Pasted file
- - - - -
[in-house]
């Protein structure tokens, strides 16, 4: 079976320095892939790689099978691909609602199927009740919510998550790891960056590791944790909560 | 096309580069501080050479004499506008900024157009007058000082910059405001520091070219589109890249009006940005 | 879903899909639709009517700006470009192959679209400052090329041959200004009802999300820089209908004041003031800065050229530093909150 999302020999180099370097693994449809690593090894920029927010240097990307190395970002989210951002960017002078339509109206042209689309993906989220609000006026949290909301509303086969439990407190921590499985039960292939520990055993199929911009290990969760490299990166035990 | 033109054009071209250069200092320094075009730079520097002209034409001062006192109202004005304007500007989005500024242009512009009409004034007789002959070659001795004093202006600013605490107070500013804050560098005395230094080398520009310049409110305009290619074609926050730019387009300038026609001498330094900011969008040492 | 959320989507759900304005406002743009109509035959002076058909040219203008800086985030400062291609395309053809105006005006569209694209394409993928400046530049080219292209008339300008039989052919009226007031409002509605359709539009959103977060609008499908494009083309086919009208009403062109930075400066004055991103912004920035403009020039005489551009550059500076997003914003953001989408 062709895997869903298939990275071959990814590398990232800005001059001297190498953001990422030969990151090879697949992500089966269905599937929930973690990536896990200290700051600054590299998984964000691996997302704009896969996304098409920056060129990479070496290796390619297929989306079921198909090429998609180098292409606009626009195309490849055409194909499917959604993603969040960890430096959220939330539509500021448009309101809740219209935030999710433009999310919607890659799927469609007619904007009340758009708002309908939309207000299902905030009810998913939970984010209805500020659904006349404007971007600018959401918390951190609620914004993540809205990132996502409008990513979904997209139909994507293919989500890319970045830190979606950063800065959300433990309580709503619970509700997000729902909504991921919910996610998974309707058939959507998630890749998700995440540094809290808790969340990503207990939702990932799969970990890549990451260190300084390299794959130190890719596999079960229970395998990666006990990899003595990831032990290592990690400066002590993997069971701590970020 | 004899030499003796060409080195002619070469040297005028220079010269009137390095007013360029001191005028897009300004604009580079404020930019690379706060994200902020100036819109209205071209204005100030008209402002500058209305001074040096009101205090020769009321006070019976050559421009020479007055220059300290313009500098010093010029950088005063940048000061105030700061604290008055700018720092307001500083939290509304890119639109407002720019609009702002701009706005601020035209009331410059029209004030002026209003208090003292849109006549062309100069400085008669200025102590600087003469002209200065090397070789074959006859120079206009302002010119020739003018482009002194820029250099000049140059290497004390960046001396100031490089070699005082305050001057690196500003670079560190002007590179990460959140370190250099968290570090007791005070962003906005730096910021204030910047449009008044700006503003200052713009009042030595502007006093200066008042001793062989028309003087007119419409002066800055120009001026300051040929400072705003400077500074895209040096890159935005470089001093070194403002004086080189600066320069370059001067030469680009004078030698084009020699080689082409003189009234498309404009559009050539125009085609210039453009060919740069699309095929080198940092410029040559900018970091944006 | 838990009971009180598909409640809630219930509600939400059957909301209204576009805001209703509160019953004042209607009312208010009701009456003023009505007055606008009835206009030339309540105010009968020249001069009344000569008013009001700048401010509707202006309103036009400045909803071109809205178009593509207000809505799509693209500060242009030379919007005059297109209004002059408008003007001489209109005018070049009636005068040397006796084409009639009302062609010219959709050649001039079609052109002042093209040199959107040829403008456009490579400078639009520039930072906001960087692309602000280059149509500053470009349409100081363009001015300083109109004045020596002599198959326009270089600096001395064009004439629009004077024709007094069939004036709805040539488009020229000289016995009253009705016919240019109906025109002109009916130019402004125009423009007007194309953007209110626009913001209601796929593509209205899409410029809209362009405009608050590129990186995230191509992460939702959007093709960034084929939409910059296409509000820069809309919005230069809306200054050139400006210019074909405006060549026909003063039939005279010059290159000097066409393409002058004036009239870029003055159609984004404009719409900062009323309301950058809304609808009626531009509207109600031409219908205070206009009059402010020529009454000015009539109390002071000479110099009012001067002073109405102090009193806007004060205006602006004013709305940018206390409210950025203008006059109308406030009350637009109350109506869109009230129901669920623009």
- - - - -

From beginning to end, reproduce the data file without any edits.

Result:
[in-house]
């Protein structure tokens, strides 16, 4: 079976320095892939790689099978691909609602199927009740919510998550790891960056590791944790909560 | 096309580069501080050479004499506008900024157009007058000082910059405001520091070219589109890249009006940005 | 879903899909639709009517700006470009192959679209400052090329041959200004009802999300820089209908004041003031800065050229530093909150 999302020999180099370097693994449809690593090894920029927010240097990307190395970002989210951002960017002078339509109206042209689309993906989220609000006026949290909301509303086969439990407190921590499985039960292939520990055993199929911009290990969760490299990166035990 | 033109054009071209250069200092320094075009730079520097002209034409001062006192109202004005304007500007989005500024242009512009009409004034007789002959070659001795004093202006600013605490107070500013804050560098005395230094080398520009310049409110305009290619074609926050730019387009300038026609001498330094900011969008040492 | 959320989507759900304005406002743009109509035959002076058909040219203008800086985030400062291609395309053809105006005006569209694209394409993928400046530049080219292209008339300008039989052919009226007031409002509605359709539009959103977060609008499908494009083309086919009208009403062109930075400066004055991103912004920035403009020039005489551009550059500076997003914003953001989408 062709895997869903298939990275071959990814590398990232800005001059001297190498953001990422030969990151090879697949992500089966269905599937929930973690990536896990200290700051600054590299998984964000691996997302704009896969996304098409920056060129990479070496290796390619297929989306079921198909090429998609180098292409606009626009195309490849055409194909499917959604993603969040960890430096959220939330539509500021448009309101809740219209935030999710433009999310919607890659799927469609007619904007009340758009708002309908939309207000299902905030009810998913939970984010209805500020659904006349404007971007600018959401918390951190609620914004993540809205990132996502409008990513979904997209139909994507293919989500890319970045830190979606950063800065959300433990309580709503619970509700997000729902909504991921919910996610998974309707058939959507998630890749998700995440540094809290808790969340990503207990939702990932799969970990890549990451260190300084390299794959130190890719596999079960229970395998990666006990990899003595990831032990290592990690400066002590993997069971701590970020 | 004899030499003796060409080195002619070469040297005028220079010269009137390095007013360029001191005028897009300004604009580079404020930019690379706060994200902020100036819109209205071209204005100030008209402002500058209305001074040096009101205090020769009321006070019976050559421009020479007055220059300290313009500098010093010029950088005063940048000061105030700061604290008055700018720092307001500083939290509304890119639109407002720019609009702002701009706005601020035209009331410059029209004030002026209003208090003292849109006549062309100069400085008669200025102590600087003469002209200065090397070789074959006859120079206009302002010119020739003018482009002194820029250099000049140059290497004390960046001396100031490089070699005082305050001057690196500003670079560190002007590179990460959140370190250099968290570090007791005070962003906005730096910021204030910047449009008044700006503003200052713009009042030595502007006093200066008042001793062989028309003087007119419409002066800055120009001026300051040929400072705003400077500074895209040096890159935005470089001093070194403002004086080189600066320069370059001067030469680009004078030698084009020699080689082409003189009234498309404009559009050539125009085609210039453009060919740069699309095929080198940092410029040559900018970091944006 | 838990009971009180598909409640809630219930509600939400059957909301209204576009805001209703509160019953004042209607009312208010009701009456003023009505007055606008009835206009030339309540105010009968020249001069009344000569008013009001700048401010509707202006309103036009400045909803071109809205178009593509207000809505799509693209500060242009030379919007005059297109209004002059408008003007001489209109005018070049009636005068040397006796084409009639009302062609010219959709050649001039079609052109002042093209040199959107040829403008456009490579400078639009520039930072906001960087692309602000280059149509500053470009349409100081363009001015300083109109004045020596002599198959326009270089600096001395064009004439629009004077024709007094069939004036709805040539488009020229000289016995009253009705016919240019109906025109002109009916130019402004125009423009007007194309953007209110626009913001209601796929593509209205899409410029809209362009405009608050590129990186995230191509992460939702959007093709960034084929939409910059296409509000820069809309919005230069809306200054050139400006210019074909405006060549026909003063039939005279010059290159000097066409393409002058004036009239870029003055159609984004404009719409900062009323309301950058809304609808009626531009509207109600031409219908205070206009009059402010020529009454000015009539109390002071000479110099009012001067002073109405102090009193806007004060205006602006004013709305940018206390409210950025203008006059109308406030009350637009109350109506869109009230129901669920623009």